The Dictatorship of the Offended

The college campus is increasingly a focal point for shaping social norms, largely a result of rising college attendance; only five percent of the generation that came of age in the 1930s were college graduates, as opposed to roughly a third of millennials. Sometimes, however, this shaping is not always an improvement. In recent years, … Continue reading “The Dictatorship of the Offended”

The Quizzical Case of UNC’s “Buy Local” Resolution

State governments have long favored giving preferential treatment to businesses in the state. North Carolina, for instance, has a general policy that favors local companies for state purchases. Now, in a perplexing move, University of North Carolina system is exploring a similar measure. At a December meeting, the Board of Governors discussed a “buy local” … Continue reading “The Quizzical Case of UNC’s “Buy Local” Resolution”

Just How Many Diversity Employees Does the UNC System Need?

In June 2017 the North Carolina General Assembly requested that the state’s university system conduct a thorough analysis of its diversity and inclusion efforts as part of an ongoing assessment of programs’ cost efficiency and performance. Within three months from now, the legislature will receive a report that catalogs the system’s diversity procedures rather than … Continue reading “Just How Many Diversity Employees Does the UNC System Need?”

Why Aren’t There More Apprentices in America?

Within the fractious realm of higher education policy, one of the few ideas to gain bipartisan support is the expansion of technical training for young workers, largely through apprenticeships. Both the political left and right favor apprenticeships as a way to educate and train America’s youth for future success while also meeting the demands of … Continue reading “Why Aren’t There More Apprentices in America?”

Is Academic Reform for Insiders Only?

“Reform” is an appealing word, suggesting change intended for the better. It is frequently used in discussions of higher education. Critics, especially conservative ones, point out visible cracks in the Ivory Tower and demand that they be “reformed.” Politicians do the same. And deep-pocketed donors have their own ideas of what higher education should be, … Continue reading “Is Academic Reform for Insiders Only?”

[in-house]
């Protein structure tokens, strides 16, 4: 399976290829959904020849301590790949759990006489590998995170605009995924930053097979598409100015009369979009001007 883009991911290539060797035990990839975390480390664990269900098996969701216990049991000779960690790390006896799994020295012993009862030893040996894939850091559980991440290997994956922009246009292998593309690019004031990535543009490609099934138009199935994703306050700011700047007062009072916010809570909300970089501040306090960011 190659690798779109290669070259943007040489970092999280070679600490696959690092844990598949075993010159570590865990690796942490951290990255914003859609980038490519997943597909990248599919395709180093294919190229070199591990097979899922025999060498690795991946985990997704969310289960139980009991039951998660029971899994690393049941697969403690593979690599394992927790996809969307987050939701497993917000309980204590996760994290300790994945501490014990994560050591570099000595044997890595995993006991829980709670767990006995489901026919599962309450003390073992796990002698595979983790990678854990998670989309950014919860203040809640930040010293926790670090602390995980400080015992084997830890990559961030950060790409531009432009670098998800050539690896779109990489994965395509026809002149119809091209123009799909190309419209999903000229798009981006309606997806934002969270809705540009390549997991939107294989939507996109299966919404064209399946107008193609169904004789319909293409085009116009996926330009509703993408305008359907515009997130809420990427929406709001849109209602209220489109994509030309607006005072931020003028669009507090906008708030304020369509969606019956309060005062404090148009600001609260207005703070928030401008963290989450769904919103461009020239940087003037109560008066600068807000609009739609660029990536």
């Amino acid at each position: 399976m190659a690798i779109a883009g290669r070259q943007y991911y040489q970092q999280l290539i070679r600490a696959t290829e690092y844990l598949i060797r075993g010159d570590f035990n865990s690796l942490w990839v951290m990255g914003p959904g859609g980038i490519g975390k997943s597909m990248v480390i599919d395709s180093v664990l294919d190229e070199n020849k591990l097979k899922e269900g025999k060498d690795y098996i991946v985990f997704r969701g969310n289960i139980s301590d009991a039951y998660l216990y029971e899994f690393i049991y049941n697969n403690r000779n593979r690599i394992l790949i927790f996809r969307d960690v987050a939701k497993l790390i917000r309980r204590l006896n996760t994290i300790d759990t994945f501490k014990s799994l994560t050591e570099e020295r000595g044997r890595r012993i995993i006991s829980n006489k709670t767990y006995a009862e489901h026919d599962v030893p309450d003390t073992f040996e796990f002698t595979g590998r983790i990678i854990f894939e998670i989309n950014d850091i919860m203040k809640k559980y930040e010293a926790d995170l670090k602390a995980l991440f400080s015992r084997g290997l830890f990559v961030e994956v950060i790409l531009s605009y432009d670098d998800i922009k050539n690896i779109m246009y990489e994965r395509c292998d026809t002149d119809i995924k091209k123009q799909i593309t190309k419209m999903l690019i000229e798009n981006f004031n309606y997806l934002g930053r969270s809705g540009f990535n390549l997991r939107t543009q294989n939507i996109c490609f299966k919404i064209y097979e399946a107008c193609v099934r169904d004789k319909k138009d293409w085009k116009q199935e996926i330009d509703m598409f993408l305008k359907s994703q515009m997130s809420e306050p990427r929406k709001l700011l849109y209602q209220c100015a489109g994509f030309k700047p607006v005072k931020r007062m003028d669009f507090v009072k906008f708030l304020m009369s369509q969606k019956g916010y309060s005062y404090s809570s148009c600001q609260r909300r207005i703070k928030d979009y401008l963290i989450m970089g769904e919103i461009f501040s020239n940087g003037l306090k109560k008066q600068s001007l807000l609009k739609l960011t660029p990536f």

Cevro: An Interdisciplinary Czech College Run by Libertarians

For the past year, I was enrolled in a small graduate-level Philosophy, Politics, and Economics (PPE) program at the Cevro Institute in Prague, Czech Republic. To my knowledge, it’s one of two PPE programs in central/eastern Europe, an international experiment in the post-communist world. What makes it unique is its emphasis on understanding “political economy” … Continue reading “Cevro: An Interdisciplinary Czech College Run by Libertarians”

Copying Australia’s Student Loan System Won’t Save American Higher Ed

The American student loan system is a mess, weighing down more than 40 million borrowers with $1.3 trillion of debt. As a result, analysts and journalists in search of alternative systems often look abroad. Some claim they have found the answer they are looking for Down Under, describing the Australian student loan system as an … Continue reading “Copying Australia’s Student Loan System Won’t Save American Higher Ed”

Athletics Department Oversight of Academics: A Scandal Waiting to Happen

If a university ignores potential conflicts of interests between athletics and academics, it imperils itself. Athletics departments that lack academic oversight signal misplaced priorities and pose a risk of becoming a national scandal. Specifically, athletics departments that run their own academic advising and tutorial programs without supervision from the academic side of the university lower … Continue reading “Athletics Department Oversight of Academics: A Scandal Waiting to Happen”